With the patient standing, the target areas for treatment as well as entry sites for cannula insertion are outlined with a permanent marker. The patient is brought to the procedure table and undergoes sterile preparation. Entry sites are anesthetized locally using 1% lidocaine with 1:100,000 epinephrine. These sites are then incised with a No. 11 blade. A blunt-tipped infiltration cannula or 21-gauge needle is inserted, and tumescent anesthesia fluid is delivered to the subcutaneous space. Rates of infiltration and amounts of fluid delivered vary depending on target area and patient tolerance.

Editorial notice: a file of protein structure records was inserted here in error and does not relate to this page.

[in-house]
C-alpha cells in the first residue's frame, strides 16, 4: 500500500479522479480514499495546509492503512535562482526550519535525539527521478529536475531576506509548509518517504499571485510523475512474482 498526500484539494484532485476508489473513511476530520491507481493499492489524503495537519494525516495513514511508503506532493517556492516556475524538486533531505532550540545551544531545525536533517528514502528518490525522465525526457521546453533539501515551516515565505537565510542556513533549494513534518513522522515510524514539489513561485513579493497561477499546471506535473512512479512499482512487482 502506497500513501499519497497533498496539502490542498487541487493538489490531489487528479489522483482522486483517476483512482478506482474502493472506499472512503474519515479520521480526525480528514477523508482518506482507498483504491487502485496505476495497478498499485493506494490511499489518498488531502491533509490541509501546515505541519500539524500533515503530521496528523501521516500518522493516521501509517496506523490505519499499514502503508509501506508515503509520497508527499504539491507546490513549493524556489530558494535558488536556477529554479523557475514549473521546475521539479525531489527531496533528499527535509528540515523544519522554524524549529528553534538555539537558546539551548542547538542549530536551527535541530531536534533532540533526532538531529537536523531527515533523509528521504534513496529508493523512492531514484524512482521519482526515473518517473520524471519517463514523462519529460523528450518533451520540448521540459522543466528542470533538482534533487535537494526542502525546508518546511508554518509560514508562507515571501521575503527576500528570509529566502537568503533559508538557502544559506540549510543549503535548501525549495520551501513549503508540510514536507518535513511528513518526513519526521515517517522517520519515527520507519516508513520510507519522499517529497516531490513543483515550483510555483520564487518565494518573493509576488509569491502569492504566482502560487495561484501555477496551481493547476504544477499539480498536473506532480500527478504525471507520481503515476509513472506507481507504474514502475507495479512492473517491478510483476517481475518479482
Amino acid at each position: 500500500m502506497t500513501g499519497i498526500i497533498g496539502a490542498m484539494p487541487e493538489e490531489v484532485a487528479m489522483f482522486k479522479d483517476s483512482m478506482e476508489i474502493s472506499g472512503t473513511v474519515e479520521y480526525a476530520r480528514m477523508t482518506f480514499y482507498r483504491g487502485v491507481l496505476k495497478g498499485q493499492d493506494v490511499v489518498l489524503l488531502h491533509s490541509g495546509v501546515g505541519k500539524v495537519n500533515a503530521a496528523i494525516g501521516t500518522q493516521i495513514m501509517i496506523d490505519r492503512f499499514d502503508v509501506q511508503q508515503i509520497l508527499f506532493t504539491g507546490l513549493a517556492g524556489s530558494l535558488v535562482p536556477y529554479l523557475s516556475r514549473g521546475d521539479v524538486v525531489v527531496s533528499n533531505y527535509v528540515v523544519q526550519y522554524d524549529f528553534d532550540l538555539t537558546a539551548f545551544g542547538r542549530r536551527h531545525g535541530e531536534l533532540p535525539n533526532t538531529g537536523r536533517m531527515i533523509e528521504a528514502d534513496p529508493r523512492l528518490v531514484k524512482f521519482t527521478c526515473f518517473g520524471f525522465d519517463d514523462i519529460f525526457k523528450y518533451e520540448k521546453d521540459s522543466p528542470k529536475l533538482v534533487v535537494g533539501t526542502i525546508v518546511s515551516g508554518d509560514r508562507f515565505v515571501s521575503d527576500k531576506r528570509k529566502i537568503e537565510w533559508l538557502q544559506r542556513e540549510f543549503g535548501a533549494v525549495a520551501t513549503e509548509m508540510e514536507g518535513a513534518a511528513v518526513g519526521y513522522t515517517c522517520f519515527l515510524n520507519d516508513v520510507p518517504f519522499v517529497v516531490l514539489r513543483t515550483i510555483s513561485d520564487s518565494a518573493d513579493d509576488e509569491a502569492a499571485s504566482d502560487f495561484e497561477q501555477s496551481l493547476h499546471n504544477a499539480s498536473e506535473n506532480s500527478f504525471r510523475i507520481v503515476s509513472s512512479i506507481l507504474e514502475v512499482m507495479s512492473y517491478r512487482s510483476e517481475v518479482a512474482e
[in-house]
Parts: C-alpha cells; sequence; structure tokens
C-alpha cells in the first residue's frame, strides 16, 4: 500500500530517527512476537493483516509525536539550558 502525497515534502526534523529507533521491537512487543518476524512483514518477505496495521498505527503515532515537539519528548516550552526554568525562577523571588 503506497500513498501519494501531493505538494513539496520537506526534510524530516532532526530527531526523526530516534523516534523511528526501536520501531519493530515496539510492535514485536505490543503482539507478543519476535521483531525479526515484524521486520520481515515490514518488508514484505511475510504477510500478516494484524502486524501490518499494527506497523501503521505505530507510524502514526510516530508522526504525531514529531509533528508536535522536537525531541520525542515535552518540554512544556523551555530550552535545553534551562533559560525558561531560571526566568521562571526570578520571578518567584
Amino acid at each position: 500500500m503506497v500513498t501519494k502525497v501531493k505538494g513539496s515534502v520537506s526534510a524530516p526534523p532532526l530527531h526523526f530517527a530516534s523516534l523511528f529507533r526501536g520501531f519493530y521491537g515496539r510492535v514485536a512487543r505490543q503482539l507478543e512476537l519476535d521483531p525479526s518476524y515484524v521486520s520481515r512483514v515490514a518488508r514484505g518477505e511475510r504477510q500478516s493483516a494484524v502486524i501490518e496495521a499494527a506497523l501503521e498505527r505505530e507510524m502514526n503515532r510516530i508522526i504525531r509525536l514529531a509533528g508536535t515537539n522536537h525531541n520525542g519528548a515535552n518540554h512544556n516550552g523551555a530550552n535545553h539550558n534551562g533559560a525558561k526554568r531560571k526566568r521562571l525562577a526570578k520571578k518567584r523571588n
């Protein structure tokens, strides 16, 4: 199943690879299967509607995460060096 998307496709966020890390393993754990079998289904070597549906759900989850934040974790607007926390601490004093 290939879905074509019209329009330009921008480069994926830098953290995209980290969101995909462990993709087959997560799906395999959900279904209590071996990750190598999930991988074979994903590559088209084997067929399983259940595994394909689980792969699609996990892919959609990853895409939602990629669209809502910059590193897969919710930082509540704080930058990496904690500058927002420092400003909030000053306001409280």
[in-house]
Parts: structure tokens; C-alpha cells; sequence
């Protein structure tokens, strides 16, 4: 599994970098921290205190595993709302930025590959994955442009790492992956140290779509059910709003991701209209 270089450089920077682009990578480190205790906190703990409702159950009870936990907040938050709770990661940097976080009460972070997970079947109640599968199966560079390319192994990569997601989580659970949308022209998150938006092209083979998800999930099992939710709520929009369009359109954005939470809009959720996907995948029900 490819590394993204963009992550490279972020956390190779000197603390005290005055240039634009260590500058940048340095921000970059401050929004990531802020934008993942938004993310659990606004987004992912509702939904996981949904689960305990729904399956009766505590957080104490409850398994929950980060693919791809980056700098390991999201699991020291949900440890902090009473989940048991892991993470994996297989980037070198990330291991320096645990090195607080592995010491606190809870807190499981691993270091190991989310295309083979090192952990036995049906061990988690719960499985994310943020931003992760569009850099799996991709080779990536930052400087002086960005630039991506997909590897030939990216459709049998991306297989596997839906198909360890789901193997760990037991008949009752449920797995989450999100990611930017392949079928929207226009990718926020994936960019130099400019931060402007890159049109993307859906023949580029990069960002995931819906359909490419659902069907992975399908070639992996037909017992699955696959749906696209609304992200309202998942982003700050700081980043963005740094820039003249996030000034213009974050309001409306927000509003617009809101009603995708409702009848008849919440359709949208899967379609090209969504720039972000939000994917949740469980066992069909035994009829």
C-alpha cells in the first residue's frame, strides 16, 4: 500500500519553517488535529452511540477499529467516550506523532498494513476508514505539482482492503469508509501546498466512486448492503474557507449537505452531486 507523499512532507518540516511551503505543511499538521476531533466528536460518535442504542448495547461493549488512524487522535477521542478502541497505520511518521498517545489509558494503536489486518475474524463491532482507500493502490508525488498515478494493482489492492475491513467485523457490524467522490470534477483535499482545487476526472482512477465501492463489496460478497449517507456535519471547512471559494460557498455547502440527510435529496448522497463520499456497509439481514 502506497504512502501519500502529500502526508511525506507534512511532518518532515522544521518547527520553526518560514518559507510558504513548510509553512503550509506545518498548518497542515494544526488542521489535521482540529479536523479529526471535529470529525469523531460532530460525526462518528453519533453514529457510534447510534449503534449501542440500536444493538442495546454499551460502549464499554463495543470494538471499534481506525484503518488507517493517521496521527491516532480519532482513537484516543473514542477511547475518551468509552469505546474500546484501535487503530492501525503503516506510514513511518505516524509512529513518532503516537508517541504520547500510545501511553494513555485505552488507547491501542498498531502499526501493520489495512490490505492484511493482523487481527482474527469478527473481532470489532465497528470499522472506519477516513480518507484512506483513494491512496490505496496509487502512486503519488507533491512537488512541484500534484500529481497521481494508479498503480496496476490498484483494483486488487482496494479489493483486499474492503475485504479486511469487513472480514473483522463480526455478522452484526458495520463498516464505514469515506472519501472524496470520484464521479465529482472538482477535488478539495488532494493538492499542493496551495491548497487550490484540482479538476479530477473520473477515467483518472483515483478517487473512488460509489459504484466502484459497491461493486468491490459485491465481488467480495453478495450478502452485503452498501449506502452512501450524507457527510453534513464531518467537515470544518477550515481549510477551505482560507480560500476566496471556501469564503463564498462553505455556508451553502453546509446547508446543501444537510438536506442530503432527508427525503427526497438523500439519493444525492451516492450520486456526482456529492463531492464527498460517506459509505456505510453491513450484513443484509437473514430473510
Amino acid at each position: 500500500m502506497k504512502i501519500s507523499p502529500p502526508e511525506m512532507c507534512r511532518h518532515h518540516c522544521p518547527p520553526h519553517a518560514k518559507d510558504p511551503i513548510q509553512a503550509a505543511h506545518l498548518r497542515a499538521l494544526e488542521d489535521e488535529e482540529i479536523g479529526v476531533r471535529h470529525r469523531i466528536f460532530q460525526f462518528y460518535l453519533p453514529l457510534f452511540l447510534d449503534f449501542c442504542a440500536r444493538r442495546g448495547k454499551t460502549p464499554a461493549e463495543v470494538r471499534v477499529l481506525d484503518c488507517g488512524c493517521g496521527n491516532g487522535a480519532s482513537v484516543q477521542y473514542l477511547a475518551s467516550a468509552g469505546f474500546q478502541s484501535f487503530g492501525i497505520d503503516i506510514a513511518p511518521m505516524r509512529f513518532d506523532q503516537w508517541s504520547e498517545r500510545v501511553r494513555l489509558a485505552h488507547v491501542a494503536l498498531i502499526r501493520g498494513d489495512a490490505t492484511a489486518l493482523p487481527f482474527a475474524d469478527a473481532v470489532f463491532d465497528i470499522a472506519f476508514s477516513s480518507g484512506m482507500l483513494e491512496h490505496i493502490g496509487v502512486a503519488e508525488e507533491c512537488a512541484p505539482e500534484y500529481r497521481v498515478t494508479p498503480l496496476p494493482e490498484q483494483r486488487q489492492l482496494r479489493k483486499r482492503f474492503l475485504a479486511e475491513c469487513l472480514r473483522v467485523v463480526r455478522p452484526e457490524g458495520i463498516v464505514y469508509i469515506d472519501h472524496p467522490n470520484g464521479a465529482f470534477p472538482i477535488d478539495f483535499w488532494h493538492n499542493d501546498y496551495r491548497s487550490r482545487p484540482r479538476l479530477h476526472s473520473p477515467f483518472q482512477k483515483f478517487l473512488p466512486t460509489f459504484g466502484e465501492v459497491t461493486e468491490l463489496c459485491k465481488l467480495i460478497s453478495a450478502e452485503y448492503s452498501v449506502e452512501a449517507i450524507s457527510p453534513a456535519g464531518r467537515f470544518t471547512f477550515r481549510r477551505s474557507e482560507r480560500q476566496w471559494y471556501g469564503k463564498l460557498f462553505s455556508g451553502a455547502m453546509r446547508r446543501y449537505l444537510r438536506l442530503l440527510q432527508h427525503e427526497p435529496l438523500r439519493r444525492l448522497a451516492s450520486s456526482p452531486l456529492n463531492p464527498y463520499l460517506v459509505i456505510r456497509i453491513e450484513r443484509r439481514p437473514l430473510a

Liposuction aspiration cannulas vary in diameter, tip style, and tip configuration. One innovation is powered liposuction using a motorized cannula. In general, larger cannulas with tapered tips and multiple distal apertures allow easier fat removal but also increase tissue injury. The choice of cannula depends on anatomic site as well as surgeon preference and experience. The cannula is inserted into entry sites with the tip apertures facing downward, away from the dermis. Tunneling with the cannula is performed in linear, even strokes with the surgeon's dominant hand, with the nondominant hand, or “smart hand,” controlling cannula tip position at all times. The majority of suctioning should be aimed parallel to the axis of lymphatic drainage to minimize tissue trauma. Uneven or overly aggressive suctioning can lead to contour irregularities and should be avoided. Endpoints can be measured as the time spent in a given area, the amount of fat suctioned, patient discomfort, and assessment of the target area by palpation. The transition from yellow adipocyte-rich aspirate into fat-sparse serosanguineous tumescent fluid is an additional endpoint. Comparative suctioned aspirate volumes and vital signs are also recorded throughout the procedure.